Canada Global (Web News) The first lunar rover from the United Arab Emirates and a toy-like Japanese robot that is intended to roll around up there in the grey dust were launched on board a SpaceX rocket by a Tokyo business on Sunday.
The journey to the moon of the lander and its associated experiments will take about five months.
For financial reasons and to provide greater capacity for freight, the business ispace built its craft to utilise less fuel. Therefore, it is travelling 1 million miles (1.6 million kilometres) from Earth before turning around and colliding with the moon at the end of April.
In comparison, it took NASA’s Orion crew capsule and test dummies five days to reach the moon last month. The lunar flyby mission comes to an end with the splashdown in the Pacific on Sunday.
The Atlas crater, measuring more than 50 miles (87 kilometres) broad and little over one mile (2 kilometres) deep, is located in the northeastern region of the moon’s near side and will be target of the ispace lander. The lander stands taller than 7 feet (2.3 metres) when all four of its legs are extended.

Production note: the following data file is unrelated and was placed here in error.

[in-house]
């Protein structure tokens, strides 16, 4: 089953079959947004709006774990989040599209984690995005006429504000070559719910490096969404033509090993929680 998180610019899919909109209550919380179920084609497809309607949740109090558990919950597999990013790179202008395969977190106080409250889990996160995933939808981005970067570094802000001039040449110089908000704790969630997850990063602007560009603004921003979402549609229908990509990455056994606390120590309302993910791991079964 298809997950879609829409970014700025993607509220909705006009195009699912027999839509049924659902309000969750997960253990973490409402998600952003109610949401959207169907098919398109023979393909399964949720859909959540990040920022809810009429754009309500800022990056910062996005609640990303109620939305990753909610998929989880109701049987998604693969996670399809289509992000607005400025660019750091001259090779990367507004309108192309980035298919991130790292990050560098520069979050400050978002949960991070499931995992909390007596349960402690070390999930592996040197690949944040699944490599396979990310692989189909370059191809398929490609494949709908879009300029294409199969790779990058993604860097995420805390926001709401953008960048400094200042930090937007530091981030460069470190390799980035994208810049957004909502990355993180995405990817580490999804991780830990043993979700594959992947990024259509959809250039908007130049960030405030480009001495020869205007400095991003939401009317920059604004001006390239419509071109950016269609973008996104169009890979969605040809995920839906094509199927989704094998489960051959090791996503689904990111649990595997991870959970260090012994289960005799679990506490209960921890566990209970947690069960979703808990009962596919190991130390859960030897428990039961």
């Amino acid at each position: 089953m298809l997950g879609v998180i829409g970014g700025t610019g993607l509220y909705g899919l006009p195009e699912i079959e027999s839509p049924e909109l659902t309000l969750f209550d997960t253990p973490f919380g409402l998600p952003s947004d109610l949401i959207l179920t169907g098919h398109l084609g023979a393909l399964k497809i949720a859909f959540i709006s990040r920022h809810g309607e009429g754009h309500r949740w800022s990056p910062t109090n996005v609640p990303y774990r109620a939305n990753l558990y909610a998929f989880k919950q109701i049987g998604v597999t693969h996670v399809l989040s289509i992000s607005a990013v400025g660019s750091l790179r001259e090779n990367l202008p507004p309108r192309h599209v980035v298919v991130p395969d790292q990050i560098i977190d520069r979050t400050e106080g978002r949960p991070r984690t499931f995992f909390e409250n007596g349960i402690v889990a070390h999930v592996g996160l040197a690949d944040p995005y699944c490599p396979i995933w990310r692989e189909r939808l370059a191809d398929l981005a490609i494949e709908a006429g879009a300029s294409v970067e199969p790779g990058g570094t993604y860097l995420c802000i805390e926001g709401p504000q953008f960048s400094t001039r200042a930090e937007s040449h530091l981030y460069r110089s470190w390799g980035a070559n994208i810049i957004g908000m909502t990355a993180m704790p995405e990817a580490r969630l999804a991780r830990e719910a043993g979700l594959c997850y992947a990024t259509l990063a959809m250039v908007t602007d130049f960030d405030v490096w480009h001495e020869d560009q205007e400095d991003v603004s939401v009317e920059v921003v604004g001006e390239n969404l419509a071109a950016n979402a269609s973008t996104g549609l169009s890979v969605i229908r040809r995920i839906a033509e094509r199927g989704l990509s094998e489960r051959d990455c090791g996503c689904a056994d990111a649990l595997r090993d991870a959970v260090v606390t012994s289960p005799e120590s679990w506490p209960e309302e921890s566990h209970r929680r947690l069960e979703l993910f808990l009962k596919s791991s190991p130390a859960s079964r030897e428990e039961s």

The UAE intends to examine the moon in addition to Mars, where a science satellite is already in orbit. Just like everything else on the project, the rover, dubbed Rashid after the royal family of Dubai, weighs only 22 pounds (10 kilogrammes) and will function on the surface for roughly 10 days.
A landing on an uncharted region of the moon will produce “new and very valuable” scientific data, according to Emirates project manager Hamad AlMarzooqi. The lunar surface is also “an ideal platform” for testing new technology that may be applied to future human missions to Mars.